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318

Best of 2005: Your Picks
Topic by: underdog
Posted: December 20, 2005 - 2:25 PM PST
Last Reply: July 31, 2006 - 5:03 AM PDT

page  1  2  3  4      prev | next
author topic: Best of 2005: Your Picks
Battie
post #41  on January 4, 2006 - 5:40 PM PST  
Piping in again...I liked Domino, Howl's Moving Castle, and Neil Gaiman's Mirrormask. I also kind of liked Aeon Flux. It was just appealing to the eye and almost had the surreal quality of the animation series. Sin City was nice eye candy, too. Ebert's Jury Award to The Merchant of Venice was more than well-deserved, since it FINALLY showed me why Shakespeare's plays are considered so good (I've never seen one-that hasn't been modernized-that had that kind of emotional depth). Haven't seen Brokeback Mountain, Syriana, 2046, Head-On, New World, or Memroirs of a Geisha yet. :P Also haven't seen The White Countess...

There are probably some movies from earlier this year I'm forgetting about, but Mirrormask was very enjoyable on a lot of levels, not least of which was the soundtrack.
ALittlefield
post #42  on January 5, 2006 - 8:44 AM PST  
It's interesting to note that film critics seem to have memories as short as Oscar voters; I remember that when DOWNFALL came out early last year, it recieved universal critical acclaim, but now I have yet to see it one year end top ten list.
Cugat
post #43  on January 5, 2006 - 10:13 AM PST  
On January 5, 2006 - 8:44 AM PST ALittlefield wrote:
> It's interesting to note that film critics seem to have memories as short as Oscar voters;

We've always been at war with Eurasia.
DLeonard
post #44  on January 5, 2006 - 1:54 PM PST  
Is this the year of the political drama?

Most of the films being talked about as the year's best are the ones taking on hot topics; Syriana, The Constant Gardner, Good Night and Good Luck, Munich, Crash, even Brokeback Mountain. With Jon Stewart being announced as Oscar host, things could get interesting.

Of course, the public seems to be most interested in fantasy films. What does that tell ya?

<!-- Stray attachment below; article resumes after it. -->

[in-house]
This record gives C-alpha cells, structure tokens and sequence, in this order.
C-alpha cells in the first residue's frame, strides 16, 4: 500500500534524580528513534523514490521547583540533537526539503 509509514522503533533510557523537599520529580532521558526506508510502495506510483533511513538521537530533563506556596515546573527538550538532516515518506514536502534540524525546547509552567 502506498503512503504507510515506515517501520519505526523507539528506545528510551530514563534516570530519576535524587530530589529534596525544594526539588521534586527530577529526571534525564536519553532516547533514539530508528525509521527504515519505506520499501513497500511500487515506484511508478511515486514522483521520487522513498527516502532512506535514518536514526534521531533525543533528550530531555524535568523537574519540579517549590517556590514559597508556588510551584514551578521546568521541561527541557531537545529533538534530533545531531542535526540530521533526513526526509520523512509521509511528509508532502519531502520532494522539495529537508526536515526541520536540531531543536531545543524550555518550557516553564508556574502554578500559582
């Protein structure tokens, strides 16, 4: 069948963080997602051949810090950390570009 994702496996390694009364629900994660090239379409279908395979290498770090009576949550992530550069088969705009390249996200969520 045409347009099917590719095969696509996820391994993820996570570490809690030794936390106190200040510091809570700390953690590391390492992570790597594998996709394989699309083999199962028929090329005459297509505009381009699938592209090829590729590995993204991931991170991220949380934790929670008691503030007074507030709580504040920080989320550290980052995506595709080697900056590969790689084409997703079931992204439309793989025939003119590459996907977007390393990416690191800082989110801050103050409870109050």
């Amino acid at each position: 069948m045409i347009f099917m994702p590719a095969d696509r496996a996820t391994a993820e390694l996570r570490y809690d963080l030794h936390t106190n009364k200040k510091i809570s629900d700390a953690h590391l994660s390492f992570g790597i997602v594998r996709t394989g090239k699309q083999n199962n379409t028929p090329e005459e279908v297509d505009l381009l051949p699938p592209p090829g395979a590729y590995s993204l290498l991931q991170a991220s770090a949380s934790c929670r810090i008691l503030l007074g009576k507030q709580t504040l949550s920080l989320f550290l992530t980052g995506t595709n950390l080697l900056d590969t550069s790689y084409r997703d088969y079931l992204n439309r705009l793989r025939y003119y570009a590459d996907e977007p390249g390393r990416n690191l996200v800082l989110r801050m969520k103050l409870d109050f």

Caught Syriana the other day and found it to be an engaging and thoughtful but somewhat cluttered film. Makes me appreciate The Constant Gardner even more.

However, Syriana is certainly a vital film that explores some of the issues/situations involved with our actions, past and present, in the Middle East. Worth checking out.
ALittlefield
post #45  on January 5, 2006 - 7:11 PM PST  
> On January 5, 2006 - 1:54 PM PST DLeonard wrote:
> ---------------------------------
> Is this the year of the political drama?
>
> Most of the films being talked about as the year's best are the ones taking on hot topics; Syriana, The Constant Gardner, Good Night and Good Luck, Munich, Crash, even Brokeback Mountain. With Jon Stewart being announced as Oscar host, things could get interesting.

Well, it usually takes years from a film to go from script to screen, so I think we're seeing Hollywood's inevitable reaction to Bush.
>
> Of course, the public seems to be most interested in fantasy films. What does that tell ya?

Well, let's face it, the main moviegoing audience in America are teenage boys, who love big budget special effect movies and dim witted crude humor comedies, so those are the kind of movies that make the most money. (And, to be fair, I've already mentioned my personal enjoyment of KONG and WAR OF THE WORLDS) Hopefully Oscar nominations will help the more thoughtful political films playing, so that we can get more.
giantrobot
post #46  on January 6, 2006 - 1:28 AM PST  
> On January 5, 2006 - 1:54 PM PST DLeonard wrote:

> Caught Syriana the other day and found it to be an engaging and thoughtful but somewhat cluttered film. Makes me appreciate The Constant Gardner even more.